This is Copernicus. A shawl so named because. Because. Because of something having to do with “the first person to formulate a comprehensive heliocentric cosmology” of our solar system. So says Wikipedia. No, that must not be right because I’ve seen paintings of Copernicus and I’ve not seen him wearing a shawl. The Copernicus shawl is so named because. Because. Because something about it would have bothered the Vatican back in the 1500’s. No, probably not correct on that theory either. Best not to ponder the “whys” of modern-day pattern names.
Copernicus is Tanis Gray‘s lovely worsted weight heavily cabled rectangular shawl. A digitized version is available on Ravelry. Gray’s pedigree as a knitting guru is impecable. Her Ravelry profile explains that she’s a former yarn editor at Vogue Knitting, Knit Simple, Knit.1, Yarn Market News and the Debbie Bliss magazines and was co-editor of Knit.1. She writes that she’s “fairly certain knitting is the best thing in the world.”
Gray’s pattern calls for a worsted weight that will knit up at 14 stitches and 22 rows over 4 inches, in stockinette. That gauge wouldn’t happen for me with the workhorse Patons Classic Wool I’d set aside for Copernicus. But, undaunted, I just knitted on size 8 needles–a good choice for this wool–until I ran out of yarn. With about 100 yards more than the pattern called for, my Copernicus turned out to be 51 inches long and 22 inches wide–longer and skinnier–than Gray’s.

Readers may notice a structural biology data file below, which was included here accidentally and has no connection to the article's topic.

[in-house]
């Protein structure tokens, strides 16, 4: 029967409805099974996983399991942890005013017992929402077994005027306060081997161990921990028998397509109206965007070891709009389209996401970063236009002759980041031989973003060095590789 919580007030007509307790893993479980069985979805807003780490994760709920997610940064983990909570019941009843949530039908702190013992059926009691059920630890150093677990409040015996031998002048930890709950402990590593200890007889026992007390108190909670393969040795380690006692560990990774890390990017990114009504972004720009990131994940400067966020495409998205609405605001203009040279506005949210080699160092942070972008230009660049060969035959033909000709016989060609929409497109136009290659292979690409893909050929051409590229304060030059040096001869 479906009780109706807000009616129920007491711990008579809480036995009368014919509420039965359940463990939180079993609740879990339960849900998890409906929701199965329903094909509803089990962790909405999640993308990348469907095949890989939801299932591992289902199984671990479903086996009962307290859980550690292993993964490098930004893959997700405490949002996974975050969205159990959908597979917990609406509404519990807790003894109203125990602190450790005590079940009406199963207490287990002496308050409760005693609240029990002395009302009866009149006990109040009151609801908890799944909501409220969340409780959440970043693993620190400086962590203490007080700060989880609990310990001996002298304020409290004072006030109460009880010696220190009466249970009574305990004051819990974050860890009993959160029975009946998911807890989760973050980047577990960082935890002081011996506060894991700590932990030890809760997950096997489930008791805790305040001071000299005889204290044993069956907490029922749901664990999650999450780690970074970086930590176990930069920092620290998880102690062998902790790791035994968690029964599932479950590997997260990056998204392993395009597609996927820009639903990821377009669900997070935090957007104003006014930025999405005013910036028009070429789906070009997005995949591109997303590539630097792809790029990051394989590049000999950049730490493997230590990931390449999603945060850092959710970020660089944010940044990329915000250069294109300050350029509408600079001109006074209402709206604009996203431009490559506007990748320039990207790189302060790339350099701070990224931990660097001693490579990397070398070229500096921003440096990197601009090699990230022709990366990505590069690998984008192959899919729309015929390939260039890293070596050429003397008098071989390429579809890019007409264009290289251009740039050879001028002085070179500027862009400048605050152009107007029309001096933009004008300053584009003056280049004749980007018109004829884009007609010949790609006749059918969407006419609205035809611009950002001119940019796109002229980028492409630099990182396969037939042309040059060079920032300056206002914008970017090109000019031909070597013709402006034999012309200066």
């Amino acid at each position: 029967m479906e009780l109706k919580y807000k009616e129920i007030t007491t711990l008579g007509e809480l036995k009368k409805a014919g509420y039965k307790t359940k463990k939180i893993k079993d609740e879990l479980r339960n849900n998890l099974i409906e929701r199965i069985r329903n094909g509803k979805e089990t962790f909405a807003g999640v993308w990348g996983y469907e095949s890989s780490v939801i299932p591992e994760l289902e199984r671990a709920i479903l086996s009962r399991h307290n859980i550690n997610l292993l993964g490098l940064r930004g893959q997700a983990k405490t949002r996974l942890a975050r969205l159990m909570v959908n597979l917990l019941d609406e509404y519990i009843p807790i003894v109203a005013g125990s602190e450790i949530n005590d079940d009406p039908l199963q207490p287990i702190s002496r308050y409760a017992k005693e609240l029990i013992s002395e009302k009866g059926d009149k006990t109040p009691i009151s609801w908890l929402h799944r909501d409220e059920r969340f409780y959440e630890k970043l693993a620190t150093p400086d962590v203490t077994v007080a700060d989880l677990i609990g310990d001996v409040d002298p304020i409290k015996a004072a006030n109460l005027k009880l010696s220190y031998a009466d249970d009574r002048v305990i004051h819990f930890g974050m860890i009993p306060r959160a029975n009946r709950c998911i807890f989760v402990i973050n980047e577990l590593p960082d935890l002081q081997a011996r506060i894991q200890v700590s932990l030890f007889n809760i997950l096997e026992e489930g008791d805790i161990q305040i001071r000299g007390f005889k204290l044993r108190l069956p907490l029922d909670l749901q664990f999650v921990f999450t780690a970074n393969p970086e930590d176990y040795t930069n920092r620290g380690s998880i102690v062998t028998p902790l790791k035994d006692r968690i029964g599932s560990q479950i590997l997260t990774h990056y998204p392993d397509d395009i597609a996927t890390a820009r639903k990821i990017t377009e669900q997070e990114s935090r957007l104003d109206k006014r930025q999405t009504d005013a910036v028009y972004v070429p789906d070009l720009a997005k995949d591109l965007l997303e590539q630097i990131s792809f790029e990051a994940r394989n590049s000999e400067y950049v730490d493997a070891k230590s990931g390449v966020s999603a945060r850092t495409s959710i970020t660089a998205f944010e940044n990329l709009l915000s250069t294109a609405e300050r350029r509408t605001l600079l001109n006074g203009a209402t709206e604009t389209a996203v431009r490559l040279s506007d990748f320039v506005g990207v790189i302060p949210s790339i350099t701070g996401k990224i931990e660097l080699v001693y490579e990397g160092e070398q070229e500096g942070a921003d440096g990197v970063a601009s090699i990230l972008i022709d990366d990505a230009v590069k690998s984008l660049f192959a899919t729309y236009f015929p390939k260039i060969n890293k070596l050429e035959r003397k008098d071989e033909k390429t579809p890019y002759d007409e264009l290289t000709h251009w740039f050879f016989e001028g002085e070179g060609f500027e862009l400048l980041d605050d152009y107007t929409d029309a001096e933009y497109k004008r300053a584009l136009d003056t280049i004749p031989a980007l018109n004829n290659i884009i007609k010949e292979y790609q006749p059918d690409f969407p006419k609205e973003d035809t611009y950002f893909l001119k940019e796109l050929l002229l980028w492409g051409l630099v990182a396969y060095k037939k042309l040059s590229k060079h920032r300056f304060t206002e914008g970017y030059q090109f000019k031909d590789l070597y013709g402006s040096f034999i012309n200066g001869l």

There’s an unusual technique used for the two borders. It worked, but I was skeptical. You knit the center panel, knit the two borders, then pick up a zillion stitches on the length of a border and an equal zillion on the corresponding length of the center panel, then do a three-needle bind off. I’d probably just knit the borders as I go if I knit this again. Even with a fairly aggressive block, the borders are flipping forward a bit. But, particularly near the neck, the flip becomes a fairly nice design feature. It looks a bit like a collar.
Michigan has turned chilly. There’s a nip in the air. More than a nip actually. We’ve already had a 38-degree evening. Soon it will be time to turn the furnace on. For now, a comfy warm shawl like Copernicus is perfect.